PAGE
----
The Diaries of Willem de Clercq 1811-1844

English | Nederlands

Biography Willem de Clercq

Portret van Willem de Clercq

Willem de Clercq was born on 15 January 1795 into a wealthy, Mennonite merchant family in Amsterdam. After his fourteenth birthday, he began his social career in the family business as a dealer in grain. In 1824, De Clercq became secretary of the recently established Nederlandse Handel-Maatschappij (Netherlands Trading Society) in The Hague. Later, as director of this society that moved its office to Amsterdam in 1831, he would for a long period hold a key position in the networks of the Dutch economy.

He performed his work with diligence and great commitment. However, according to the exciting reports of what he experienced on his business trips to distant countries, he had a wide range of interests that were not limited to the world of trade. He was an avid reader and already at a young age he was renowned for his talent for improvised poetry. If someone gave him a topic, he could improvise on the spot an excellent poem of hundreds of lines verse and his audience would hang on his every word. Also at a young age, he wrote a celebrated article on the influence of foreign literature on that of his own country. It was the first comparative literature study in the Netherlands. In this regard, he referred to an astonishing number of literary and scientific works from at home and abroad.

Throughout the rest of his life, De Clercq would report in detail on everything he read – and that was virtually everything of any importance. Moreover, well informed as he was, in his diaries De Clerc provides unique, first-hand information about people, situations and trends in the Netherlands of his day.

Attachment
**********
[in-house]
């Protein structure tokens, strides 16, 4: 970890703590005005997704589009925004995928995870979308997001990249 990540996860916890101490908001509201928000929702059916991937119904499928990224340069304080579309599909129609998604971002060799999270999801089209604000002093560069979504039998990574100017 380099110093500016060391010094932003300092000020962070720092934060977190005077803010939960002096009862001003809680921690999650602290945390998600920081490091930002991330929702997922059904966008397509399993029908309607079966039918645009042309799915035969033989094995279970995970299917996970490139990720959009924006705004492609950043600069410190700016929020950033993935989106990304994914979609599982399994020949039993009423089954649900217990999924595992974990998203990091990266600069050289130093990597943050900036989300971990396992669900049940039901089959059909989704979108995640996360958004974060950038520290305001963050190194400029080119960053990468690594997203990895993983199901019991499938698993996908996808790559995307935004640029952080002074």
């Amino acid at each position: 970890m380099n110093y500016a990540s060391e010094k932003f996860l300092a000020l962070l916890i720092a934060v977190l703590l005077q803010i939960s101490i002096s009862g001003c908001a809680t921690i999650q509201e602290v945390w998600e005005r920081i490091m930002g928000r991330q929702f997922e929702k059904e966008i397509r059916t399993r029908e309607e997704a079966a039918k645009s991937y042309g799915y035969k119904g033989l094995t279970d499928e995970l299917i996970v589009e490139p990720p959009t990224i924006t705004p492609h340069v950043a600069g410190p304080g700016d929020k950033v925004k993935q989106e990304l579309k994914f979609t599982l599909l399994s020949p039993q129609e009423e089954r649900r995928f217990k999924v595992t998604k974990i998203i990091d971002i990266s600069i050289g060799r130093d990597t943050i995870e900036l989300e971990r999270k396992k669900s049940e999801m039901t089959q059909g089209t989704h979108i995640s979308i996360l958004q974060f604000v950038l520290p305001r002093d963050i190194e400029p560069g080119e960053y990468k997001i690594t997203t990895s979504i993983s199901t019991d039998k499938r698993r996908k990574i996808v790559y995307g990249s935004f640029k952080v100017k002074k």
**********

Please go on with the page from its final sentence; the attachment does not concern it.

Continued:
The reveil movement

In the early 1820s, De Clercq came into contact with Isaac da Costa (who was from the same generation as De Clerq) and others from the circle surrounding Willem Bilderdijk. Their way of thinking made a great impression on him and he grew into one if the leading men of the Réveil. This religious movement was strongly opposed to the Enlightenment that, according to the men and women of the Réveil, showed a tendency to banish God from society and the hearts of people. For the rest of his life, De Clercq would continue to wrestle with the question of how to combine a personal experience of the divine with life in a modern society. As early as 1818, after reading Goethe’s Dichtung und Wahrheit, he reached the conclusion that a diary should not only be an objective depiction of events but also a subjective report of one’s own feelings, joys and concerns.

This made it possible for the diary of Willem de Clercq to become one of the most important testimonials of his time. It allows us to get to know an intelligent observer of events in Dutch society who is also a forthright and open observer of his own emotions. And last but not least, we see a witness for faith that for De Clercq always remained the most important source of his inspiration.

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